The author struggled his entire life to grasp onto anything that could define who he was, looking to become the next successful author. Whether you identify yourself as a “perfectionist” or not, there is some relevance to his drive of defining his identity. However, one thing to note about Fitzgerald and the reason I chose to speak of him, was the fact that he never let his passion die.
“The test of a first-rate intelligence is the ability to hold two opposed ideas in mind at the same time and still retain the ability to function (Fitzgerald)”. There is struggle with holding onto an unexplainable idea of passion in one hand, and the actual circumstance in the other.
The desire to run is indescribable. Somehow, in some way, some power in the universe put me in position to be a runner (hopefully a good runner). There are so many other talents and traits I possess that can be of more ideal use, like my ability to learn topics fast, hence the several graduate degrees I possess. But the circumstances are that in this world of professional running, you are only as good as your last race. And, no matter the conditions of the situation, my last race was almost half a second slower than my absolute best, and that’s a huge difference when the race was only 60 meters long.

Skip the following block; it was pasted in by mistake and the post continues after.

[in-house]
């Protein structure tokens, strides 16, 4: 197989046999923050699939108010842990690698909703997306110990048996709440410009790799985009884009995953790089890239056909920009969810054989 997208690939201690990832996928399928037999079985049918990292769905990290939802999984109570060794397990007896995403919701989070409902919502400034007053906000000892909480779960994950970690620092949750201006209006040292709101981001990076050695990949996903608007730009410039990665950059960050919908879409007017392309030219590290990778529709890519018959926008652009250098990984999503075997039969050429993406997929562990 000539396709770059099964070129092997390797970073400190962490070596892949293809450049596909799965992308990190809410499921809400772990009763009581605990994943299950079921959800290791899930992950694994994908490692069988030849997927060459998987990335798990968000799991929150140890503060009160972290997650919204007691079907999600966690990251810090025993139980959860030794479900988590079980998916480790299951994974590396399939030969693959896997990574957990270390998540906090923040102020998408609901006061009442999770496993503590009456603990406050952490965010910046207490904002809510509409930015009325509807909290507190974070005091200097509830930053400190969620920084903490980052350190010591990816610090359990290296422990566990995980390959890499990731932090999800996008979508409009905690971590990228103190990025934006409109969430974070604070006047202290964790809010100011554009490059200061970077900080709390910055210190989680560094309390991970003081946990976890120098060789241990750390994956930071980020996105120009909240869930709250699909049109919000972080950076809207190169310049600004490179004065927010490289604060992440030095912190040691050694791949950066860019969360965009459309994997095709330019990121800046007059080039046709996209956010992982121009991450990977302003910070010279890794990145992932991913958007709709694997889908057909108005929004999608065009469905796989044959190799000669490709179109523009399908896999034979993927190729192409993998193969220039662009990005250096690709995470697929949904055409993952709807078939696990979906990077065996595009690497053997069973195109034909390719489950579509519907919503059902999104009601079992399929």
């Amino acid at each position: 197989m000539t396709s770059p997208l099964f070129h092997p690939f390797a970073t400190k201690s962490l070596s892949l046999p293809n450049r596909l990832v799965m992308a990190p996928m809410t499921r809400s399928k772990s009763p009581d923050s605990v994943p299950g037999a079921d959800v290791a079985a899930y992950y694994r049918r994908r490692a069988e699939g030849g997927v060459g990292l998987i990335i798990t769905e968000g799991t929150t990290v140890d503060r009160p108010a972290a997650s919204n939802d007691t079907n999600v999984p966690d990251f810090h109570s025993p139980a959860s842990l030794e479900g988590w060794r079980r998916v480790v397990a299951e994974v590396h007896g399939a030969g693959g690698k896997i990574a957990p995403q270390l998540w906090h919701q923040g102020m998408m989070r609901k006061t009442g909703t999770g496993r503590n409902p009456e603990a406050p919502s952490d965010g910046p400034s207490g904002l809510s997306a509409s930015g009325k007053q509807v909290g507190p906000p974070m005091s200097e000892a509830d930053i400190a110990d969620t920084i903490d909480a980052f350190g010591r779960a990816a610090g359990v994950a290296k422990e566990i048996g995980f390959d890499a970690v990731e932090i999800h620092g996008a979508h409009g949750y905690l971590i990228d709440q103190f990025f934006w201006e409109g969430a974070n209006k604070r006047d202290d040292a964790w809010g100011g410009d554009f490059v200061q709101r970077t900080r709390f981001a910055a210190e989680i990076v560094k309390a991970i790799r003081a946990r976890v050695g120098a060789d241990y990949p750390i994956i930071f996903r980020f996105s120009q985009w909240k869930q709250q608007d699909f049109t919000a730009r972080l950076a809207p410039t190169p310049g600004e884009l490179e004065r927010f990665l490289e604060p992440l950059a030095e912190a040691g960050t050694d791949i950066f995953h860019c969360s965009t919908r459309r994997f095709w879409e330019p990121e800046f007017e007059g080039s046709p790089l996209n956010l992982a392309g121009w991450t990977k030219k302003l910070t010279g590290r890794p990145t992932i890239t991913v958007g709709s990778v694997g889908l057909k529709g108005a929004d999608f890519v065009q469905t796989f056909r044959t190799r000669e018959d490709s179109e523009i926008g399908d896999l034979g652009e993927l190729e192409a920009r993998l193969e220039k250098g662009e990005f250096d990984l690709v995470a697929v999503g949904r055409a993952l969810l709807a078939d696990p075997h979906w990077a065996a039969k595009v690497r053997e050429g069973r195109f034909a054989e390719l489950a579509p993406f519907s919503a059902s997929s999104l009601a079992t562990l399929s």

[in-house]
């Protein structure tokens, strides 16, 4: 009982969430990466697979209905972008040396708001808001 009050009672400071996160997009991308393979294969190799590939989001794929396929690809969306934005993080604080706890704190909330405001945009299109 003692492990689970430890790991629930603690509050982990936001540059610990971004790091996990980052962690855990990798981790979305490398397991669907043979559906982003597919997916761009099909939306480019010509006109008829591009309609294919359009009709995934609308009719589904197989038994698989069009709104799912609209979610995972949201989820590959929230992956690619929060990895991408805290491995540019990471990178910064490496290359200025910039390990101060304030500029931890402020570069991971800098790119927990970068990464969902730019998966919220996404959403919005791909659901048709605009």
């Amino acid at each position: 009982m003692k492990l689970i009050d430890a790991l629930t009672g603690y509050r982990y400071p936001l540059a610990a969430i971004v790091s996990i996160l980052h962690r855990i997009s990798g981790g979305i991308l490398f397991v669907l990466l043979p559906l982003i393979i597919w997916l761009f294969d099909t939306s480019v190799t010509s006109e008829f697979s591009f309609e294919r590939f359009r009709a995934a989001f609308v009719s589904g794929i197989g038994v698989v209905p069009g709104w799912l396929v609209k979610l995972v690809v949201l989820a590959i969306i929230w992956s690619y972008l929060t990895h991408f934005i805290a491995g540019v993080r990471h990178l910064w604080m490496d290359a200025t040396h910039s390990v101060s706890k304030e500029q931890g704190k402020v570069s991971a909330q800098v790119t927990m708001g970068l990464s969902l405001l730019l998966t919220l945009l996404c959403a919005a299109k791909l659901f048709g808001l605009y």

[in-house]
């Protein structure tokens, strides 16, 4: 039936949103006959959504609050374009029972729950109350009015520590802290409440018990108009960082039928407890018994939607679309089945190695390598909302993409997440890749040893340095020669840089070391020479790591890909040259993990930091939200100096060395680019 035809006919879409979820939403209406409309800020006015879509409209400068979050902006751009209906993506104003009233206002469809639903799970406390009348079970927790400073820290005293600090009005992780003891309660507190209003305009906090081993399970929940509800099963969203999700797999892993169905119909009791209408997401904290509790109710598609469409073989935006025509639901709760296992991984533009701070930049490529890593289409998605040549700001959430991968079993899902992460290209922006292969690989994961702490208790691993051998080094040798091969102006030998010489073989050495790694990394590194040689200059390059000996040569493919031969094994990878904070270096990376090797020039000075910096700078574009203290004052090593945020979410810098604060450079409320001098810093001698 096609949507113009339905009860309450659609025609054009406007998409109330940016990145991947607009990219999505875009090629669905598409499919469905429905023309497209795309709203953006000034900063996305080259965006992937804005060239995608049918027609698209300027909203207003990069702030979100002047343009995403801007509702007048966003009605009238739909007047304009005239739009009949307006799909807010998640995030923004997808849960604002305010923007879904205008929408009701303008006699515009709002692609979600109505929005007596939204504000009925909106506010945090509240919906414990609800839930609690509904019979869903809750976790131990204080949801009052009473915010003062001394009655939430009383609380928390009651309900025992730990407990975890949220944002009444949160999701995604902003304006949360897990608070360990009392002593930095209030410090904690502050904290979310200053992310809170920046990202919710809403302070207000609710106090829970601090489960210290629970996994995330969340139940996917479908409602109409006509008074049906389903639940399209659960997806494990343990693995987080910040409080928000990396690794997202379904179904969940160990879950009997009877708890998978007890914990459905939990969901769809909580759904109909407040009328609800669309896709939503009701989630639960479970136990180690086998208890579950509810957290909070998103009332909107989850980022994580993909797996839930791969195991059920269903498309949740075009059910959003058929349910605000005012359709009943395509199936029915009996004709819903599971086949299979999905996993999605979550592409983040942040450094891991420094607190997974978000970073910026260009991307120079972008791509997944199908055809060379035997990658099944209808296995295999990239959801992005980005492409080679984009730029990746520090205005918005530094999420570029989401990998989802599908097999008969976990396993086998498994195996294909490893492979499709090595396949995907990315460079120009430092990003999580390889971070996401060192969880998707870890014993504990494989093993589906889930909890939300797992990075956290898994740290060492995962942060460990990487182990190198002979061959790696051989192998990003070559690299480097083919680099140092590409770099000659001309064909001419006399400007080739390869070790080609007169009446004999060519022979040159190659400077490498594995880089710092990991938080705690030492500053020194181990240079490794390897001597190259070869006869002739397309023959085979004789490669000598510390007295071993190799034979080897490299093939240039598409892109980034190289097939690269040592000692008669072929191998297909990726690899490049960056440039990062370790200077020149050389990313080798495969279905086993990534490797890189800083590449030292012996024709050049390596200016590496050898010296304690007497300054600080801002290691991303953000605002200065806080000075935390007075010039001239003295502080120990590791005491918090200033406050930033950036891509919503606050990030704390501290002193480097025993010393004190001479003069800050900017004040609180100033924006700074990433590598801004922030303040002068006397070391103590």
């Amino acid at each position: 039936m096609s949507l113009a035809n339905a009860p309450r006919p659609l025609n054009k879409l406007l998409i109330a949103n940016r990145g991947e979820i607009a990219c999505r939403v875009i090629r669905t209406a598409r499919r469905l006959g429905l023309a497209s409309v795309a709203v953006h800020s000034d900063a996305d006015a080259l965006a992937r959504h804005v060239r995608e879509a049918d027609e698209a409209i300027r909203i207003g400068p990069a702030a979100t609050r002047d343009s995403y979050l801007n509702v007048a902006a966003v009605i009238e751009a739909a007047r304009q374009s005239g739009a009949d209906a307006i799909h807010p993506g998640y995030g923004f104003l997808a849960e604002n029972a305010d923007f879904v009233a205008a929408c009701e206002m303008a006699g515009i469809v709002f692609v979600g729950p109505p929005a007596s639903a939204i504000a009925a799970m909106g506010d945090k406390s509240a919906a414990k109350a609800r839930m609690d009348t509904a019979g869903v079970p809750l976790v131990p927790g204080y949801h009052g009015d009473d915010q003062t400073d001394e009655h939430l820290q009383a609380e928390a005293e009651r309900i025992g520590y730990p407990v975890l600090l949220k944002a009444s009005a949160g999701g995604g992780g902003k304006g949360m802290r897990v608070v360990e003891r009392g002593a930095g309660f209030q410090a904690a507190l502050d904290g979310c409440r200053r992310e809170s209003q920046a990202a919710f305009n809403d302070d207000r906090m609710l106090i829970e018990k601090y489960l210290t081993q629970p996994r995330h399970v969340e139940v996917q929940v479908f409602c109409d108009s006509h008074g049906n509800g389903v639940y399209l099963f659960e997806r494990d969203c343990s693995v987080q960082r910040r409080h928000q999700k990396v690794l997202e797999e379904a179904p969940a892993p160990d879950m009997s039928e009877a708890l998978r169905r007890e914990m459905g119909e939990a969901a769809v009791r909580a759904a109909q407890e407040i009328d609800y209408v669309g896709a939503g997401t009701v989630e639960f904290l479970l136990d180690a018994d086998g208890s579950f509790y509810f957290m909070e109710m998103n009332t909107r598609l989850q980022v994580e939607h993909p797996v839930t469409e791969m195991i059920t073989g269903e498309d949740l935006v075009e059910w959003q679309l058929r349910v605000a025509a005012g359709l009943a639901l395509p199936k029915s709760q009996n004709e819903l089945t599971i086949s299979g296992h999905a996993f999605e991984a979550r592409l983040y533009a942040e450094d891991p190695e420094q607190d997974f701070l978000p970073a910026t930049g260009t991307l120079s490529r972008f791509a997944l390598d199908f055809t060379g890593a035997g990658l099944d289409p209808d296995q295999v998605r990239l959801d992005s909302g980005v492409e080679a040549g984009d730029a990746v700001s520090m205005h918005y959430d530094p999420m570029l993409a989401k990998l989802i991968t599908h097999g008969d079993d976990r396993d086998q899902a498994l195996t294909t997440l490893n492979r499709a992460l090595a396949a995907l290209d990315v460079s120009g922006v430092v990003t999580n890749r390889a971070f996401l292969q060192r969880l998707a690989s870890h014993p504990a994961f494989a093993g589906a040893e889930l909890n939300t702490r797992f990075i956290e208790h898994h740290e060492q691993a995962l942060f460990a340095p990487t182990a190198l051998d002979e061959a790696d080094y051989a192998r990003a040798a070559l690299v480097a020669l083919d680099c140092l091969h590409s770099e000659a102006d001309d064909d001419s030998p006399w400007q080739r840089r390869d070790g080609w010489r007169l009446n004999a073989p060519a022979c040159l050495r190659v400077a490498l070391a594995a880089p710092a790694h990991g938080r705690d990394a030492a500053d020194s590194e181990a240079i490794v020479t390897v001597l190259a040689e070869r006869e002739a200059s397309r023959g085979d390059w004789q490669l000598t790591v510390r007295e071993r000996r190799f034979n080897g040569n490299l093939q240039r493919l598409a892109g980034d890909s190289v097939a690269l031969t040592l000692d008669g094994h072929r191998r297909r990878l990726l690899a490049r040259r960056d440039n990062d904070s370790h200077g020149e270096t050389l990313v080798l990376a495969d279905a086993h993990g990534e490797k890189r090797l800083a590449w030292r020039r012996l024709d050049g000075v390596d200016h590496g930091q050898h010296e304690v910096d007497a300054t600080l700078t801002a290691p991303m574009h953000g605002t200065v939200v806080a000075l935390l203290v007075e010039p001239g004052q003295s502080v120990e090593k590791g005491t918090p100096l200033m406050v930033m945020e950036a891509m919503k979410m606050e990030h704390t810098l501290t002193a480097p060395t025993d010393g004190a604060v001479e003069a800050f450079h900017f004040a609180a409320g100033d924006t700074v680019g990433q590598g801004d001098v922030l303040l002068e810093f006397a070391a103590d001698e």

What gives us our passion? What gives us this strong emotion that positively affects how we function? What gives us such enthusiasm and limitless energy that is almost impossible to switch off? I cannot answer that, but I can answer that those brave enough to embrace the passion never question the purpose to their life.
From observation, some people would rather be practical than passionate, and merely survive than to live. Then, there are some who let their passion take over and end up doing things that challenge the norm, push boundaries, destroy tradition and ultimately reshape the world as we knew it. To go after your passion is to be deemed different. To go after the unseen parts of your heart requires a high level of bravery. Fitzgerald’s most arguably best work came decades after The Great Gatsby was published, a piece that was never completed due to his untimely death. The half-finished book amounted to be greater than all his completed works put together. The passion to write never faded, and his life was celebrated because of that.
“For what it’s worth, it’s never too late to be whoever you want to be. I hope you live a life you’re proud of and if you find that you’re not, I hope you have the strength to start over.” F. Scott Fitzgerald
Jeremy Dodson is an Olympic Track & Field sprinter with a Master's in Business Administration, and Bachelor's in Sociology, Economics, and Neurophysiology.